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Dealing with a Death on the Farm

On August 1st, the day our blog went live, we lost our sweet Blanche, the family’s favorite chicken. She was a sweet bird who would follow my son around the yard. She was very social and far more interested in interacting with the humans on the farm than the other chickens. Breckin loved her very much. I don’t think he has meet someone in the last year that he hasn’t told about Blanche and how she lays green eggs.

Chick

On Monday July 29th, when I was putting the chickens in the coop for the night, I noticed Blanche was missing. We called her and looked all over the farm. Finally she came out and slowly strutted across the yard. She meandered along, pecking at the ground. I didn’t think there was anything wrong with this, maybe she just didn’t want to go in the coop, so I picked her up and put her in myself. On Tuesday I had a meeting and Kevin did the evening farm chores, and he didn’t notice anything wrong with her either. Finally on Wednesday, I went to let the chickens out of their coop for their yard time and Blanche didn’t seem interested. I went about my chores, but was curious why our shadow was deciding to stay away, so I went to check on her closer. She was sitting next to the water. I scooted her out of the coop and she immediately hopped back in and returned to her spot. I looked around and noticed a bloody stool. Blanche then stood up and pooped another bloody stool. I had an idea of what could have been wrong, but since I had never actually run into this I ran inside and checked the web to see what it was and how to make her better. Of course it came back cocci and I called Kevin to ask him to pick up Corrid. We treated her, and the rest of the flock, as soon as Kevin came home. The next morning Blanche was gone and we were faced with the first loss on our farm.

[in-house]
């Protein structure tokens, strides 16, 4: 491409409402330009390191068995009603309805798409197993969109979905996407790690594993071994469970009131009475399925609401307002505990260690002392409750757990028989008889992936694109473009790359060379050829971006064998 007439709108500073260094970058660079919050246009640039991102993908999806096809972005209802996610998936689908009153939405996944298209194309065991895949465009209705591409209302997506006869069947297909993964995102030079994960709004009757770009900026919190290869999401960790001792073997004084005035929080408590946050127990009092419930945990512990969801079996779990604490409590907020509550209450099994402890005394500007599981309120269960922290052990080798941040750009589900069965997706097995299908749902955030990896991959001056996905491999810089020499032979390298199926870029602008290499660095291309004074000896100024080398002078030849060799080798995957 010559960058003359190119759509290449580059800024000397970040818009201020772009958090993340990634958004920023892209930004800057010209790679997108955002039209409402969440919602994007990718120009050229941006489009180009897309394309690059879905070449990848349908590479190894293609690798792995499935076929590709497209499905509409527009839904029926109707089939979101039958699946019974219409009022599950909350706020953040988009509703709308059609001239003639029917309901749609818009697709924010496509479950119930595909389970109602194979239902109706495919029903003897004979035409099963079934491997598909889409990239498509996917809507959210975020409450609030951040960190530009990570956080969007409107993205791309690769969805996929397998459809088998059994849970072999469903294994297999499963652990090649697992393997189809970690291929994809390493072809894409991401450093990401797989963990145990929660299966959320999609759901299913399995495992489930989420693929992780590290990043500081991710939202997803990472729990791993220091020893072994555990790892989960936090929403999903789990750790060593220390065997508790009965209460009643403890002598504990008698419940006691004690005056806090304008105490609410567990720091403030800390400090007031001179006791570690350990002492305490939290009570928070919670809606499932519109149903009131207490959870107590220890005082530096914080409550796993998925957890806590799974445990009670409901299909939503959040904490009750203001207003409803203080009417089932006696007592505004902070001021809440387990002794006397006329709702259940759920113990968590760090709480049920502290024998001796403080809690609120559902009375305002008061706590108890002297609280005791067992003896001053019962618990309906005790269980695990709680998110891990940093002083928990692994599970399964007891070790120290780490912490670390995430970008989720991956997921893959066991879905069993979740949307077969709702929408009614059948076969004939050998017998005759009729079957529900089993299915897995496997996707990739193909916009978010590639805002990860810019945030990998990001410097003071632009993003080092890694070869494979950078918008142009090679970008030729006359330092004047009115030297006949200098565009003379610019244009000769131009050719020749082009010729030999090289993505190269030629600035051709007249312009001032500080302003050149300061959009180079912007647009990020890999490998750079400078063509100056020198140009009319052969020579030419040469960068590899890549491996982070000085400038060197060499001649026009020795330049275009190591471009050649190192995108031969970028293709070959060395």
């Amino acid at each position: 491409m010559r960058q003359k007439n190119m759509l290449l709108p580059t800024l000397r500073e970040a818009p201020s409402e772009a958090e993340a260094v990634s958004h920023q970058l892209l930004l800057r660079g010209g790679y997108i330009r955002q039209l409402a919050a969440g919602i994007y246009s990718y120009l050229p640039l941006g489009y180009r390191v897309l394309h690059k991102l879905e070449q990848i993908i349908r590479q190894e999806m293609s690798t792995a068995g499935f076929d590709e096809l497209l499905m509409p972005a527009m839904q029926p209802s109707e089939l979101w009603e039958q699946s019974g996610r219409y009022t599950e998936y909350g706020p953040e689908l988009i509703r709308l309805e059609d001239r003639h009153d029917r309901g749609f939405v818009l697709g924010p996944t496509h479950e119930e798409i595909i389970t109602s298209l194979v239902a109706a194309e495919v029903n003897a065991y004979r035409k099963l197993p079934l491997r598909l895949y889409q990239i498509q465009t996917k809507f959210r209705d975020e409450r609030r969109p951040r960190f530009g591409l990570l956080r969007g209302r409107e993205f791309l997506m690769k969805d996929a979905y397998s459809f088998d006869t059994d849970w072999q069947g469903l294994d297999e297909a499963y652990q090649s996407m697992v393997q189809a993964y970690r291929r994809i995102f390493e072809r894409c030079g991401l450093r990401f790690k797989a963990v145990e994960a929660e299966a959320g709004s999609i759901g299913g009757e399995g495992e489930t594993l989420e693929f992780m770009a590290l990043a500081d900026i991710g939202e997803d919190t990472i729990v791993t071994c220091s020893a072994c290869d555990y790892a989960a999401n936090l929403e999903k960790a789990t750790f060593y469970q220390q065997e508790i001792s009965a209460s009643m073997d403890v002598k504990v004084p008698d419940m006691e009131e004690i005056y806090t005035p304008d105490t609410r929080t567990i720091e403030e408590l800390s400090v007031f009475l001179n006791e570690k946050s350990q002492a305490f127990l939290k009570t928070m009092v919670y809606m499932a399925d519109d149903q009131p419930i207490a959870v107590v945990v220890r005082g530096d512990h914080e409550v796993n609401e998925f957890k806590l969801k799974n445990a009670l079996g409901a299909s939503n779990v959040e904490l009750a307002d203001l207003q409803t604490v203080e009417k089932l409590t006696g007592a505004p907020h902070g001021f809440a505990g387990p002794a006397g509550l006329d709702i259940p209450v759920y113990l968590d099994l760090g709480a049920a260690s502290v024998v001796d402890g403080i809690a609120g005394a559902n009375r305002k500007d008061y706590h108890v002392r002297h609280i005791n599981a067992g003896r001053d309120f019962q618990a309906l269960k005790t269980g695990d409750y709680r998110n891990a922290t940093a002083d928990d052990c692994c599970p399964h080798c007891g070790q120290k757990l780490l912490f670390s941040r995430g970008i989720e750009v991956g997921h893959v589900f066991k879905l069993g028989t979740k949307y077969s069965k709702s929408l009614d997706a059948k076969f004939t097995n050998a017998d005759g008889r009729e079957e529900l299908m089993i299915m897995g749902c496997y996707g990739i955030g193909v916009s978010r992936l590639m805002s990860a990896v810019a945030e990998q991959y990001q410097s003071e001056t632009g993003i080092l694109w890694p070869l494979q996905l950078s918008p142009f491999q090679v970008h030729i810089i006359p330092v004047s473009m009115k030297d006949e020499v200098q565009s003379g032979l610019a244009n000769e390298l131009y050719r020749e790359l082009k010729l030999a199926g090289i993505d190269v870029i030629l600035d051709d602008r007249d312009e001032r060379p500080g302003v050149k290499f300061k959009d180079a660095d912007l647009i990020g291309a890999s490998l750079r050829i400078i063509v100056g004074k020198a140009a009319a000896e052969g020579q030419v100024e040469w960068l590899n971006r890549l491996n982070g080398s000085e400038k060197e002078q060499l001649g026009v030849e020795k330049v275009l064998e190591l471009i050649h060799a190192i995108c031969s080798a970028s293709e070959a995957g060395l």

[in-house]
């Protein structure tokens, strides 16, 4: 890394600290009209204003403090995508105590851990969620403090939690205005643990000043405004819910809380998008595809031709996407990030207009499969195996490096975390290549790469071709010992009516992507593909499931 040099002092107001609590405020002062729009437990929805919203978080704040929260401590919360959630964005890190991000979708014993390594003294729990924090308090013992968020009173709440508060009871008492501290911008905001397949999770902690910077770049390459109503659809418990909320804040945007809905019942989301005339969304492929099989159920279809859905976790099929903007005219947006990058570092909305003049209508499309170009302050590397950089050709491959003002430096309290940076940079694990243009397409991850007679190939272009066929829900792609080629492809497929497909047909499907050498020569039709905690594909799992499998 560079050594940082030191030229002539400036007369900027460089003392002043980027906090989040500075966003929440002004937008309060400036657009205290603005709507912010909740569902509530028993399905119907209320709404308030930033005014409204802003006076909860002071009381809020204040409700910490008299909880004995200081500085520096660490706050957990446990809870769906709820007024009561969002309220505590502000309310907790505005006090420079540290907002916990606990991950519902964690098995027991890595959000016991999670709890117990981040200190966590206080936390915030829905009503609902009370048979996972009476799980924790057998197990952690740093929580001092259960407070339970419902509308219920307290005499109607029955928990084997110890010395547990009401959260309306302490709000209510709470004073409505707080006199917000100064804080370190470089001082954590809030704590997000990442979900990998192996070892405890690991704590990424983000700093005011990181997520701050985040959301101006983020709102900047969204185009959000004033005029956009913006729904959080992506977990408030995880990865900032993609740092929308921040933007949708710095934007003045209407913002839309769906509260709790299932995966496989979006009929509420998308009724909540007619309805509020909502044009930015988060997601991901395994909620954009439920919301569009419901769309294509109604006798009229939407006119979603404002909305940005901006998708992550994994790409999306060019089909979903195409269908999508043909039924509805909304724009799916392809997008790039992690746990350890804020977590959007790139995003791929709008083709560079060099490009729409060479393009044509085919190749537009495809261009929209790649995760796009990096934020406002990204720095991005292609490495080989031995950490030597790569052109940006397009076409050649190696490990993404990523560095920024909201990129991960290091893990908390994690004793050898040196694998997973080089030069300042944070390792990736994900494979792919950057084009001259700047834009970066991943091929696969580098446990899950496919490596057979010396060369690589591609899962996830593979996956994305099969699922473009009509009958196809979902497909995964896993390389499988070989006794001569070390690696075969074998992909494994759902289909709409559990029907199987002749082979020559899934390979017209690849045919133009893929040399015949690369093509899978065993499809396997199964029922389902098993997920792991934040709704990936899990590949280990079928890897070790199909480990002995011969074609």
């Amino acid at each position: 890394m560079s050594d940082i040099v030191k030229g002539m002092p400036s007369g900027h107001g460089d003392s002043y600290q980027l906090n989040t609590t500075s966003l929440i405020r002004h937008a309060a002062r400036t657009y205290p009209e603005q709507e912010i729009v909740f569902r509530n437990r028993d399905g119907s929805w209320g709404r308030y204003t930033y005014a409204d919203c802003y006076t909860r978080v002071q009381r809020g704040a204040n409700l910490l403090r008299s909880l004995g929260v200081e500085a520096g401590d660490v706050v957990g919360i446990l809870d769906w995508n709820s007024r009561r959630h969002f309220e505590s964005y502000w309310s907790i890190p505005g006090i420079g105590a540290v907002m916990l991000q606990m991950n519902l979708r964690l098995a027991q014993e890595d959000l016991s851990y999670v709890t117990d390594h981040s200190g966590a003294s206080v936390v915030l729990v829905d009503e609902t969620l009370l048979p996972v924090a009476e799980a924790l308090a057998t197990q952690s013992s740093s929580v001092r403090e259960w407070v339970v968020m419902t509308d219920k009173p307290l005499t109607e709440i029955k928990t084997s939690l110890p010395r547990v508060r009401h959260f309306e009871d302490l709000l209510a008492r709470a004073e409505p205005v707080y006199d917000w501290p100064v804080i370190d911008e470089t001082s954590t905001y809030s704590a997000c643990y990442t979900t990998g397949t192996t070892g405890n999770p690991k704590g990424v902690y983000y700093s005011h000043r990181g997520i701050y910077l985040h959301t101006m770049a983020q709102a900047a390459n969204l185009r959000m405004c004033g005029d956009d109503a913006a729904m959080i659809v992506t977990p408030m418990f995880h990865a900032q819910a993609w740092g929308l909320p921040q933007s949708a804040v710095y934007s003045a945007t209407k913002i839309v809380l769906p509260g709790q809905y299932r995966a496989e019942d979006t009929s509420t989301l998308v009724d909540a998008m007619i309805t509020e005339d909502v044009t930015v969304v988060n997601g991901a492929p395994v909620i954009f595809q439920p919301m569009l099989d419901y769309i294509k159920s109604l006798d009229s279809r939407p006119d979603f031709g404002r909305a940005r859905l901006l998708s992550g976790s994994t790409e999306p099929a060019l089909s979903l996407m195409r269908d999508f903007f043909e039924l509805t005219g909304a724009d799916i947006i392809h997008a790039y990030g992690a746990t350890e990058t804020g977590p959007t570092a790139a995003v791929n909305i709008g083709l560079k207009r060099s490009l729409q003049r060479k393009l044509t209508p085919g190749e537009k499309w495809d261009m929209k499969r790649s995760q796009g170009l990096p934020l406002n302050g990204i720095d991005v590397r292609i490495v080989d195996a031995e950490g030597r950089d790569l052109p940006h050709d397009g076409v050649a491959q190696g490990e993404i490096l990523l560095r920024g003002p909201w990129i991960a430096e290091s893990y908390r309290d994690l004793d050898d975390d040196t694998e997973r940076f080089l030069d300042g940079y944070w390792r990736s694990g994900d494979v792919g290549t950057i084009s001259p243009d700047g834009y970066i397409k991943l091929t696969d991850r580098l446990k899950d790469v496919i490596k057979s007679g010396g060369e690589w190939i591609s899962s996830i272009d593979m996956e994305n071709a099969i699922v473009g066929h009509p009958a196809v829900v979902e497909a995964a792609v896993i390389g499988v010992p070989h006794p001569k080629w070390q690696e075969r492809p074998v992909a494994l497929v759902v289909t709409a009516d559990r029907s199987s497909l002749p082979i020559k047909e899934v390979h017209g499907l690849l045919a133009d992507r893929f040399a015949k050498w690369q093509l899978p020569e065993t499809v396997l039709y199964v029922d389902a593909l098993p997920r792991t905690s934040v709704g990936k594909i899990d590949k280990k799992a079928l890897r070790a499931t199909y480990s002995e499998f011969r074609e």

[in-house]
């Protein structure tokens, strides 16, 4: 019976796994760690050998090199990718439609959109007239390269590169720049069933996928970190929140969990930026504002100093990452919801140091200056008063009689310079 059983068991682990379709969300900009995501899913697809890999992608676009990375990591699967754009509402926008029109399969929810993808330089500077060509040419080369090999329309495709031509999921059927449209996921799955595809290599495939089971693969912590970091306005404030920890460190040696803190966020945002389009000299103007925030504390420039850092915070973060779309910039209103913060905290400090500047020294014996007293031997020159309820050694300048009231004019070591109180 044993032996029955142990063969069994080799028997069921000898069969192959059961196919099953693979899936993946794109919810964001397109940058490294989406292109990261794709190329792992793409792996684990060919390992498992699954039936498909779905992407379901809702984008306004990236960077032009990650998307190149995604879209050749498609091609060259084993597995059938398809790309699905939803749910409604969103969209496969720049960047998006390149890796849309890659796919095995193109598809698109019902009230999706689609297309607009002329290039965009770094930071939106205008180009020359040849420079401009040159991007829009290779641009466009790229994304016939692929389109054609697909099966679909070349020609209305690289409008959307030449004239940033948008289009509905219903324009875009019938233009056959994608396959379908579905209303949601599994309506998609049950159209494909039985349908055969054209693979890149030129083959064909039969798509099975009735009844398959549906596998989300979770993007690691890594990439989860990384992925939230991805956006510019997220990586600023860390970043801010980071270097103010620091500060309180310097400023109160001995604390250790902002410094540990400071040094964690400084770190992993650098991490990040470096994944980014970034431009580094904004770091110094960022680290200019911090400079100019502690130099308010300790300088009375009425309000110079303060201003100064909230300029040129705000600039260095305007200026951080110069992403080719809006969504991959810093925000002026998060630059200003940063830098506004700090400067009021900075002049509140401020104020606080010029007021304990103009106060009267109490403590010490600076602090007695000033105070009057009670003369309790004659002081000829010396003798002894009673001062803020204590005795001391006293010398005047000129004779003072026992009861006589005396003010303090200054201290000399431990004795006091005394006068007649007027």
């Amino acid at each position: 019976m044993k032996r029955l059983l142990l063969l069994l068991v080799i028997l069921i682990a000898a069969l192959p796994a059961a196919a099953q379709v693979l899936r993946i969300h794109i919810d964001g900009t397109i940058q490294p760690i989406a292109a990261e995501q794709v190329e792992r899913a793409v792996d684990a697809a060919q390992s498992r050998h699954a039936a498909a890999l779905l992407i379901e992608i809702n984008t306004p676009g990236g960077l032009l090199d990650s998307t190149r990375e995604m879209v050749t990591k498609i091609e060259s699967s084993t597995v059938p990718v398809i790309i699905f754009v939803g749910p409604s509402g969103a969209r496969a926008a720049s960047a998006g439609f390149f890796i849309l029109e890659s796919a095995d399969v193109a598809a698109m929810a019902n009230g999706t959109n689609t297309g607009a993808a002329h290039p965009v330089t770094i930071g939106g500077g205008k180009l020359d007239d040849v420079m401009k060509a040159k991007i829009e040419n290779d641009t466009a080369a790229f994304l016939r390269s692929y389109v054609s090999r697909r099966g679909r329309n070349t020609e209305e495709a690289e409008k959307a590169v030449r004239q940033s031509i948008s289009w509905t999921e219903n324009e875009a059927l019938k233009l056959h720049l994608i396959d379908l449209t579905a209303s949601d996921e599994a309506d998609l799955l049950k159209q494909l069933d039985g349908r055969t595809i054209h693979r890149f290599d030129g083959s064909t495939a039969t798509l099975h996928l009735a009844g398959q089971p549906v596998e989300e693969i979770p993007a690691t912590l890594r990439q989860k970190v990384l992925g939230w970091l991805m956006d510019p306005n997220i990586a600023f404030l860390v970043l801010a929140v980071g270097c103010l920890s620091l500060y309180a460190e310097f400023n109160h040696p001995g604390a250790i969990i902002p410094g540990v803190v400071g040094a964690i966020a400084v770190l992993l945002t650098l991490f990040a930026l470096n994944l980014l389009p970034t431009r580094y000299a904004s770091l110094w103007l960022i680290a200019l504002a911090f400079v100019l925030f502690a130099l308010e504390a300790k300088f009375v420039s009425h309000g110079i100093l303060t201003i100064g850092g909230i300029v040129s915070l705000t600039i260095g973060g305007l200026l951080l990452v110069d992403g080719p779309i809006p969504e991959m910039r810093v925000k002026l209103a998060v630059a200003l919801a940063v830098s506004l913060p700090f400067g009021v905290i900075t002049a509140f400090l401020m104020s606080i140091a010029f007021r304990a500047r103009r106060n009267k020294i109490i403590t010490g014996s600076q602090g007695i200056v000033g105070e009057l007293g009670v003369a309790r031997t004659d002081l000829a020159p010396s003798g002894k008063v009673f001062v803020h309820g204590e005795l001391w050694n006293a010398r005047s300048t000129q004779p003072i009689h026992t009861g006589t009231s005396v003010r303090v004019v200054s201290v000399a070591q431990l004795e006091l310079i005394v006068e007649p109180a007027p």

Building of The Freckled Farm

(Unfortunately this is the most recent picture of Blanche that I can find. It was from a year ago and she about 16 weeks old)

Finding out we lost Blanche hit me much harder than I would have expected. I am extremely sensitive and love my animals very much, so I guess it shouldn’t have come as a surprise. Beyond dealing the loss of a beloved member of our farm I was beating myself up quite badly. What had I done wrong? I should have been able to avoid this. What does this say about the state of our farm? It was all my fault. I spent every free second searching the web trying to get any advice I could on how to keep from losing our other chickens and how I could avoid this in the future. I was amazed to find that all of the farms that I follow and admire have dealt with this before. This is very common, especially when you have had a warm, humid, wet summer like we have had. We have rarely had a day pass that didn’t include some amount of rain. I started to let go of the feeling that I had done something horrible. I keep my farm clean and organized. I clean waterers daily, etc. I thought I was doing what I could to avoid a problem like this, but you can’t account for everything. Cocci can be brought on someone’s shoe, or from a wild bird, it could have come from anywhere, and our current conditions were unfortunately breeding the parasite.

I spent the next few days talking to my other friends who own farms. I beat myself up for being a “bad farmer.” I shouldn’t be grieving a loss this hard. What was going to happen when we decided to raise meat animals for our family’s meat needs? I found that my reaction was not uncommon. She wasn’t a meat chicken. She was loved laying hen, who my son had very closely connected to. Why shouldn’t I mourn her? And realistically why shouldn’t I mourn our meat animals. Maybe it wont be on the same level… they wont have names, we wont spend the same amount of time with them, and they wont live with us nearly as long, but don’t they deserve to be cared for too? Isn’t that why you homestead? To have a better quality of life for you, your family, and the animals who provide for you?